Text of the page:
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Home   Kent   News   Article

Kent's shocking toll of childhood obesity revealed in figures released by Health & Social Care Information Centre

09 January 2014
by KentOnline reporter

A child is tested for obesity. Stock image

A child is tested for obesity. Stock image

Nearly one in five Kent children is clinically obese when they leave primary school, latest figures reveal.

Shocking figures released by the Health & Social Care Information Centre show Dartford and Gravesham youngsters tipped the scales as the county's largest.

In Kent as a whole, more than 15,000 children aged four and five, in reception year, and more than 14,000 children aged 10-11, in year 6, were measured and placed into one of four categories: underweight, healthy weight, overweight or obese.

The survey highlights the worrying trend towards obesity over just six years.

When youngsters start school just under 9% are obese. By the time they start secondary school an average of more than 18% in Kent are classed as obese.

In most areas across the county the levels of obesity double during those crucial years.

As a nation, the proportion of obese children, from both age ranges, has reduced from last year.

Dartford MP Gareth Johnson said: “As a parent myself I have experienced the challenges involved in trying to drag your child away from the Xbox, computer games, and plasma screens in order to get them to do some exercise.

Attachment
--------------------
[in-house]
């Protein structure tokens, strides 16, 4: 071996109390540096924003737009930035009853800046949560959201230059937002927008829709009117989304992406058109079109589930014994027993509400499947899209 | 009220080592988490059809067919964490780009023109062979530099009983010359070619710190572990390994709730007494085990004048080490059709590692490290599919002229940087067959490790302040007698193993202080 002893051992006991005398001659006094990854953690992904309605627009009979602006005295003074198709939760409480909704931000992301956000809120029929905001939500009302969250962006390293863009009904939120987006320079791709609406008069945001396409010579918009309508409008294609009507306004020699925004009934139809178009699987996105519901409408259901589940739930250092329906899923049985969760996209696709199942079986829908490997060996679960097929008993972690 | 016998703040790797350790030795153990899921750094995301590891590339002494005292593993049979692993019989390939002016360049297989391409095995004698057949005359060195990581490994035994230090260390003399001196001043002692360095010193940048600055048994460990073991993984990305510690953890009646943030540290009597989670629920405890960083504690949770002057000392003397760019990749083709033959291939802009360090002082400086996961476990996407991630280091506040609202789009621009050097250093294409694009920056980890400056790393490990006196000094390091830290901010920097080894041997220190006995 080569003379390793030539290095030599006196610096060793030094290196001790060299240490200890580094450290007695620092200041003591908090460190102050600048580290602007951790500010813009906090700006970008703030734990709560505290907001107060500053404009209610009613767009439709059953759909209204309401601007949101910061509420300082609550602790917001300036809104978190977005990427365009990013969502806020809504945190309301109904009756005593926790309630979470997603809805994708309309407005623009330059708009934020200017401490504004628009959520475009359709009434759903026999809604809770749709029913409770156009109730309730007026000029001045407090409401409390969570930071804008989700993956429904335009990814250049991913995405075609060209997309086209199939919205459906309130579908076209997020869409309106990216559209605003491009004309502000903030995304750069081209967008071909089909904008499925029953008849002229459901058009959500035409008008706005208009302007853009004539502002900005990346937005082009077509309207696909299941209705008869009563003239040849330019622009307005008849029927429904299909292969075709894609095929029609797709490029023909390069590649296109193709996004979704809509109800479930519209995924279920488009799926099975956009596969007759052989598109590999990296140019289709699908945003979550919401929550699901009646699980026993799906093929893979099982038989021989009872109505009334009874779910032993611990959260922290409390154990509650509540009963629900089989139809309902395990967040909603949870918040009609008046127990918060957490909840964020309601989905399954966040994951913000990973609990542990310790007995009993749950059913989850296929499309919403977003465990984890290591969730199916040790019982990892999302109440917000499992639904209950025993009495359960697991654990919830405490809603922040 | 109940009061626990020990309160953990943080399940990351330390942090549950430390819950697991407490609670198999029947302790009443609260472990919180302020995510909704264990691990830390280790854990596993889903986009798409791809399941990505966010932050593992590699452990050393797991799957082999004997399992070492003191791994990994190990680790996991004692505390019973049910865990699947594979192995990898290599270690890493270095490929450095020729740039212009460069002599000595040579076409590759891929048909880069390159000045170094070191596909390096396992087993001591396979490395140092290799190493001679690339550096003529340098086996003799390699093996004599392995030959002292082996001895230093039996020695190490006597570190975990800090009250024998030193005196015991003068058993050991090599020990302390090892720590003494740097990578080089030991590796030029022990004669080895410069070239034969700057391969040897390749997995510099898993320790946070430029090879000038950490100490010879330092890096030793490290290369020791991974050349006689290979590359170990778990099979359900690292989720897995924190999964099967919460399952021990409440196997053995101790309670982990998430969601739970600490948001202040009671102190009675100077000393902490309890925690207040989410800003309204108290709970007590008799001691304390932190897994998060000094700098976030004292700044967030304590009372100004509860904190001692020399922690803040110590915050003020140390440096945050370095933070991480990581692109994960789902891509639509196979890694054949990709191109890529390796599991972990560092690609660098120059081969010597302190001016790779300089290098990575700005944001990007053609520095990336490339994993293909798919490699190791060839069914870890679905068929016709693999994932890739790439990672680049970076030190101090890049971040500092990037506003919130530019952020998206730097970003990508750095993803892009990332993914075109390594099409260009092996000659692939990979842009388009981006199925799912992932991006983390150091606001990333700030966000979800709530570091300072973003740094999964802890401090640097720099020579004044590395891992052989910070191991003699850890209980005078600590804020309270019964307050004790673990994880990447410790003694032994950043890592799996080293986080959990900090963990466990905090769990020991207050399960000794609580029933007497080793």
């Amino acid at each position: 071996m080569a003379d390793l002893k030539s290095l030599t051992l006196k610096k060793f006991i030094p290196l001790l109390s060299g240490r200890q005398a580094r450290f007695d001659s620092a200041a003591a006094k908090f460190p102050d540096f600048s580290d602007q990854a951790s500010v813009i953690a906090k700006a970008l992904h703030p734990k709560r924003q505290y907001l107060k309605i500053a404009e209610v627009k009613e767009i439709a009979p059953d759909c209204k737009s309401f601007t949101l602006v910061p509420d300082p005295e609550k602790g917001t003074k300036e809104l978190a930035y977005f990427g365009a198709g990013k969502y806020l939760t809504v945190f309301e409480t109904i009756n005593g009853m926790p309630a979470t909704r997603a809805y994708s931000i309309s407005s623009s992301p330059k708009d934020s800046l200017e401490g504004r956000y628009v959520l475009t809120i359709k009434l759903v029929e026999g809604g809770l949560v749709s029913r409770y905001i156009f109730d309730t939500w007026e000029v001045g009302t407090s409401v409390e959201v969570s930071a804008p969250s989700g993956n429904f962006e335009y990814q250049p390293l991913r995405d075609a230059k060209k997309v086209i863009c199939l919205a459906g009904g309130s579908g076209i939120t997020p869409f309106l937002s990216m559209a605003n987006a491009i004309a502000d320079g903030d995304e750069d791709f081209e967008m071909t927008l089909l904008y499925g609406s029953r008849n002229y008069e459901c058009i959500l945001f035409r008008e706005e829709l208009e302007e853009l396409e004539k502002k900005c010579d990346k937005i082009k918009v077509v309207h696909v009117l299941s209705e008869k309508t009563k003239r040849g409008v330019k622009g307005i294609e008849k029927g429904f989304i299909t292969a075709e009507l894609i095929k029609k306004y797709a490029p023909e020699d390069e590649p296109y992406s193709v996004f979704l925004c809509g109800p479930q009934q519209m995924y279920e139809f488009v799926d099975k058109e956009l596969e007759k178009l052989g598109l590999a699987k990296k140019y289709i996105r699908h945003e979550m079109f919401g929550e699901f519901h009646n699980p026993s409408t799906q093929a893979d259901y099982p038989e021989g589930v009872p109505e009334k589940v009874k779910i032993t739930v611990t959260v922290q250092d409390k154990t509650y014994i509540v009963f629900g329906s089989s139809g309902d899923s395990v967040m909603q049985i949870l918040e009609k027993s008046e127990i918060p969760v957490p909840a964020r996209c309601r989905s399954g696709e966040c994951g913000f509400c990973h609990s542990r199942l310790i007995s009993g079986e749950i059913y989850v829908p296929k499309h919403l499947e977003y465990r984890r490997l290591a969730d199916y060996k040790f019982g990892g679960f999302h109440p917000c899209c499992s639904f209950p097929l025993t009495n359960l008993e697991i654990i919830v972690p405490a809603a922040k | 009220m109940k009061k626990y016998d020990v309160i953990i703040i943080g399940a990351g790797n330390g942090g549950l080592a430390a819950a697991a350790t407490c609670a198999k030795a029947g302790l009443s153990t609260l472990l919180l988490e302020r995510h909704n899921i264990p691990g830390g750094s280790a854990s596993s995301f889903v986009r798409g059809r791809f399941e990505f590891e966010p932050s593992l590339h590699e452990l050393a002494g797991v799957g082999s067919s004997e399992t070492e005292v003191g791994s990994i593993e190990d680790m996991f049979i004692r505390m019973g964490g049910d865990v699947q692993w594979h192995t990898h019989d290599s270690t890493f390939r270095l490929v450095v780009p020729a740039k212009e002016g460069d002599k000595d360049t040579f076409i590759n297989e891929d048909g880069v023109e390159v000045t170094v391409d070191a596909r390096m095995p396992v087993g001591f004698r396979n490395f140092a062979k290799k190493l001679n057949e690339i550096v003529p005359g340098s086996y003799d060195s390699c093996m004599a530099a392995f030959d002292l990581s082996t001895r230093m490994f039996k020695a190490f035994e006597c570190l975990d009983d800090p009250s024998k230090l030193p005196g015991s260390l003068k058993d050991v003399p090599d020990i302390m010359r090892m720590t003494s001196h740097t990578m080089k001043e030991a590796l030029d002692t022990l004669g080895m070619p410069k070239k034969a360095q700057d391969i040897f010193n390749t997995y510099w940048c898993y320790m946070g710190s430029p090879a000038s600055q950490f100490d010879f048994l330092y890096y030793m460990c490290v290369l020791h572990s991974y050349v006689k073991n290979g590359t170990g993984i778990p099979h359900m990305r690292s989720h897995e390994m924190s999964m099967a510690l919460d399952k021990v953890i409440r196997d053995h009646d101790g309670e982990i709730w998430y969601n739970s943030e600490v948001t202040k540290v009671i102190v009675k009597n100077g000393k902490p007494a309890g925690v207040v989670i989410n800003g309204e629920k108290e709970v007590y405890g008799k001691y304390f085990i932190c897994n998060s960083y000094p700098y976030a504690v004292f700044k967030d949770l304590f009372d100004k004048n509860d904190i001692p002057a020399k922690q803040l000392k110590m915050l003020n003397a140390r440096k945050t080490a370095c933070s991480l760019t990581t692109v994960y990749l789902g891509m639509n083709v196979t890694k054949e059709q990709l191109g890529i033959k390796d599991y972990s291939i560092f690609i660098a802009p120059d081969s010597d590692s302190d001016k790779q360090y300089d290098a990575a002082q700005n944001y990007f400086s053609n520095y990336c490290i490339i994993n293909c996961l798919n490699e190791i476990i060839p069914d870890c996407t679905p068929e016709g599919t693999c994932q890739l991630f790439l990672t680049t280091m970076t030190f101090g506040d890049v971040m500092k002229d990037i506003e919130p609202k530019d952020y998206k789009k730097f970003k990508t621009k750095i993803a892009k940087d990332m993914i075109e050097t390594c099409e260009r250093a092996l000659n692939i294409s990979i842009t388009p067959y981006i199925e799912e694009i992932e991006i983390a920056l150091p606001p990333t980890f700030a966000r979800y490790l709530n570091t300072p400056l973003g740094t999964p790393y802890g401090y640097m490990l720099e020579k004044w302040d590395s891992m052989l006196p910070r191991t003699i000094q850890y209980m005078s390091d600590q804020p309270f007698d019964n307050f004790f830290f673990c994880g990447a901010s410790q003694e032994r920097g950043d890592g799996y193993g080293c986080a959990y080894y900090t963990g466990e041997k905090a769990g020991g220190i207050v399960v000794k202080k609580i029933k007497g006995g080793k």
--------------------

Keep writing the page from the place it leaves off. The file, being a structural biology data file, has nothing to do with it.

“Most people agree this is something we need to address but parents do not want lectures from government but tips and suggestions.

“There is a lot of work being carried out in schools and in the community generally that seeks to promote a healthy lifestyle. This work should continue to be supported.”

A spokeswoman for The Gr@nd Healthy Living Centre in Gravesend said: “Childhood obesity is not just a Gravesham and Dartford issue, it is a national problem as people move less and eat more convenience foods which are usually higher in fat and sugar.

“The good news is that there is lots of support and advice.

“We need to tackle people’s misconceptions. People think that eating well and getting active means only eating boring food, running marathons and spending lots of money on ingredients and gym membership.”

Kent faces an obesity crisis. Library image

Kent faces an obesity crisis. Library image

 

Experts at Dartford’s Healthy Living Centre and Gravesham’s The Gr@nd encourage people to seek health advice.

Both health centres run a free, fun programme for families called Don’t Sit Get Fit, funded by Kent County Council.

With the help of an activity coordinator and nutrition workshops, families can become healthier together.

For more general information on getting fit visit Kent County Council's website.  


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